The Guadalajara International Book Fair (FIL) is the world’s most important publishing industry event for the Spanish-language market. And this year’s fair, scheduled to run November 25 to December 3, will feature more than 450,000 titles from some 2,200 publishing houses representing 49 countries. In addition to the book-buying public, more than 18,000 publishing professionals are expected to attend.
While book sales to the public are at the heart of FIL, the professional program is also central: it is where literary and cultural transactions come together to offer a wide range of unique opportunities. This section of FIL is essential for the publishing industry in Latin America and the world, the place where author rights are negotiated, publishing agreements are signed, and strategic alliances are established that will determine the future of Spanish literature. Every year, rights agents, publishers, booksellers, distributors, illustrators, scouts, reading promoters, librarians, and translators come together for meetings and dealmaking. The large number of exhibitors features publishers from the world’s largest conglomerates, such as Planeta and Penguin Random House Grupo Editorial, as well as a variety of independent publishers from across Mexico and Latin America.
And of course, there are the authors. “The fair is a privileged space for book presentations,” says Marisol Schulz, director of FIL, referencing the Spanish-language equivalent of a book launch, where an author is celebrated by colleagues for their new work. “This year we will have more than 630 book presentations, and a commensurate number of authors.”
The rights stuff
One of the fundamental pillars of the business area at FIL is its Rights Center. The market for Spanish-language works is growing fast, and in Guadalajara, translation agreements are made that enable Spanish-speaking authors to reach readers worldwide, thereby promoting cultural and literary exchange among different languages and cultures.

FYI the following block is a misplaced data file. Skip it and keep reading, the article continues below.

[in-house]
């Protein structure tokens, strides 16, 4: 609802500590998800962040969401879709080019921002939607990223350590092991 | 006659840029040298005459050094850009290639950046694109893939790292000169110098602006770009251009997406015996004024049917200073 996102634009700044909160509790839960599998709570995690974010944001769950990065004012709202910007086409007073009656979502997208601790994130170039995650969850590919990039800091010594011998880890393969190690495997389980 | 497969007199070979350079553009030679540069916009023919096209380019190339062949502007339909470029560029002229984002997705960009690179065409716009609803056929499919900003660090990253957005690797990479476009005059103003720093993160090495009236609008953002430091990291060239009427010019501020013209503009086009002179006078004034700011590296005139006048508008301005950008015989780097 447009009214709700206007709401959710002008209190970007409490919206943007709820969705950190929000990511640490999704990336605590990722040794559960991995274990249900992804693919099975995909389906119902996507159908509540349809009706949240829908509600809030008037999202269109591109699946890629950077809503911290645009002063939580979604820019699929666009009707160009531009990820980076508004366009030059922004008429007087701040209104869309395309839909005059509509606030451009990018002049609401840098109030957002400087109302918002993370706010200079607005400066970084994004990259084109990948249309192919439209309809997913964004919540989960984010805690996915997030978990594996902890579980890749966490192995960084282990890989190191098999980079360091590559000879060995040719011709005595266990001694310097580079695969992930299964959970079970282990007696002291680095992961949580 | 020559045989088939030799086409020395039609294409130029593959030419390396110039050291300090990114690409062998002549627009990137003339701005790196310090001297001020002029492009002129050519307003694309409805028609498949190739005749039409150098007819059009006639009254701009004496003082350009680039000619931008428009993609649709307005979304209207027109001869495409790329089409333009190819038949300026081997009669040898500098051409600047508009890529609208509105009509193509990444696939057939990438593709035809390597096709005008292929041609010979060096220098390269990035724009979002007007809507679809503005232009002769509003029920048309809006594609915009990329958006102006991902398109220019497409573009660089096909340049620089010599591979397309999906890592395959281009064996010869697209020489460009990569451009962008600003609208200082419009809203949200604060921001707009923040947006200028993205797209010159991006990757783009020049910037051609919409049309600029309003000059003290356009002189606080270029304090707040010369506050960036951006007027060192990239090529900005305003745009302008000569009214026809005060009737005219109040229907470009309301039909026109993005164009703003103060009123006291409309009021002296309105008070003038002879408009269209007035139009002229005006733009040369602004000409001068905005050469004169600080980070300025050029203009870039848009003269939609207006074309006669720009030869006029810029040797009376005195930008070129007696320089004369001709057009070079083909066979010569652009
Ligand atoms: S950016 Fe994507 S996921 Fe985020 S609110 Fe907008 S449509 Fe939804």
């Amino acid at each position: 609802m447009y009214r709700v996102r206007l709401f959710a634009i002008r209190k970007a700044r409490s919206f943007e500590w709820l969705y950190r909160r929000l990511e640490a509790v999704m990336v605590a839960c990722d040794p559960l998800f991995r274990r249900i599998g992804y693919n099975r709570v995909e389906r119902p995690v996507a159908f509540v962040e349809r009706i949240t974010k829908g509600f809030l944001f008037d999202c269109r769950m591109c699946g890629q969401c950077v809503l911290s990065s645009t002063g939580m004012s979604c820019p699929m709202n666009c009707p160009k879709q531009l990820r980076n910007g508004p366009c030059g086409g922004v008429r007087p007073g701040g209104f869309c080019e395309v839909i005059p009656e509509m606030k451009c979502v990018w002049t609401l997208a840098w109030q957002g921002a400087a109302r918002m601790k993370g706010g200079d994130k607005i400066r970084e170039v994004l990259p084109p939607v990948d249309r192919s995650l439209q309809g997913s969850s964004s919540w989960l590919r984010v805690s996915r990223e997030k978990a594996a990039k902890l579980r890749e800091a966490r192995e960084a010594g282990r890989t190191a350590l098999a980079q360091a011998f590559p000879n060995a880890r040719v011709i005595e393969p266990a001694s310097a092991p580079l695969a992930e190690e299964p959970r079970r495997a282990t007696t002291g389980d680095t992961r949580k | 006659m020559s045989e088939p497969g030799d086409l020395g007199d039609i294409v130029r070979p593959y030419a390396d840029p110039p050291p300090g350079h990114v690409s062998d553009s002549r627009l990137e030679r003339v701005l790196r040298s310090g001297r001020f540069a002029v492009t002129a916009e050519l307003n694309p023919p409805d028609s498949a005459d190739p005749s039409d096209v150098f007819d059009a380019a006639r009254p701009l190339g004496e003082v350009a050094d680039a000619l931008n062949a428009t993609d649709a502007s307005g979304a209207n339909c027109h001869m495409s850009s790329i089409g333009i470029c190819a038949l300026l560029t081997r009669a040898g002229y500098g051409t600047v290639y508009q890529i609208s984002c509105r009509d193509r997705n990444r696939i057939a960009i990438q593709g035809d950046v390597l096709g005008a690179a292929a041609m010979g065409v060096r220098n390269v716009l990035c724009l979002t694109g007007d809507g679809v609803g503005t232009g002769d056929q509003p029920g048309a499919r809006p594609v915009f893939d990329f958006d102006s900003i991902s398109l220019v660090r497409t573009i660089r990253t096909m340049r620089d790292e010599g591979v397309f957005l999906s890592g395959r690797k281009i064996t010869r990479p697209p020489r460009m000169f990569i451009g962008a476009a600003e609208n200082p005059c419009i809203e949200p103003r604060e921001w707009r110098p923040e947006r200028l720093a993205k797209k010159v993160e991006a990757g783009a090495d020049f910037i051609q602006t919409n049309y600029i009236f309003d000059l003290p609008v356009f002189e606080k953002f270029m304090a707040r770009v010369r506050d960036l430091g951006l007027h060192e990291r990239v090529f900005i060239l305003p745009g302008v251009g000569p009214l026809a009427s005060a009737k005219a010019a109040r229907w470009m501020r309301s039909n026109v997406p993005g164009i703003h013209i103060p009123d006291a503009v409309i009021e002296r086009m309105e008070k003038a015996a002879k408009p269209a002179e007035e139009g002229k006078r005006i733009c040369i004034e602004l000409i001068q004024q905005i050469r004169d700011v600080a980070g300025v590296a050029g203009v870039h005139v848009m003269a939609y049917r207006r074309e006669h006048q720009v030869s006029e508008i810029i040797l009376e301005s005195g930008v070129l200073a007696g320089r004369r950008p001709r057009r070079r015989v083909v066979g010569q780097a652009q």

This year, more than 100 tables have been sold to agents and rights directors from 20 different countries. The European Union will be the fair’s guest of honor, with a program that will highlight the importance of linguistic diversity in literature and provide a crucial forum to celebrate and promote the translation of European literary works into Spanish. Sixty publishing professionals from the E.U. and Ukraine will be in attendance for events running November 27–29 under the motto “Building a Union of Cultures.”
The business section in Guadalajara is about more than commercial transactions; it also hosts specialized training for publishing professionals. This year’s fair will once again feature a host of programs, with more than 130 conferences, roundtables, panels, dialogues, workshops, and presentations offering opportunities for professional development, and addressing a host of crucial topics for the industry, such as global market trends, the landscape of independent publishing, ever-changing digital formats, and book promotion and distribution, to name a few.
The business section at FIL is designed to not only enrich the knowledge of participants but also to strengthen connections between colleagues, facilitating the creation of strategic alliances and the exchange of ideas. In this sense, FIL stands out among global book fairs for offering a broad variety of training and development activities. Whether attendees are interested in writing, editing, translation, illustration, distribution, or any other aspect of the book world, they will find something in the program to advance their careers and keep them up-to-date with the latest trends.
The following are among the featured professional programs this year:
International Translation and Interpretation Conference “San Jerónimo,” November 25–26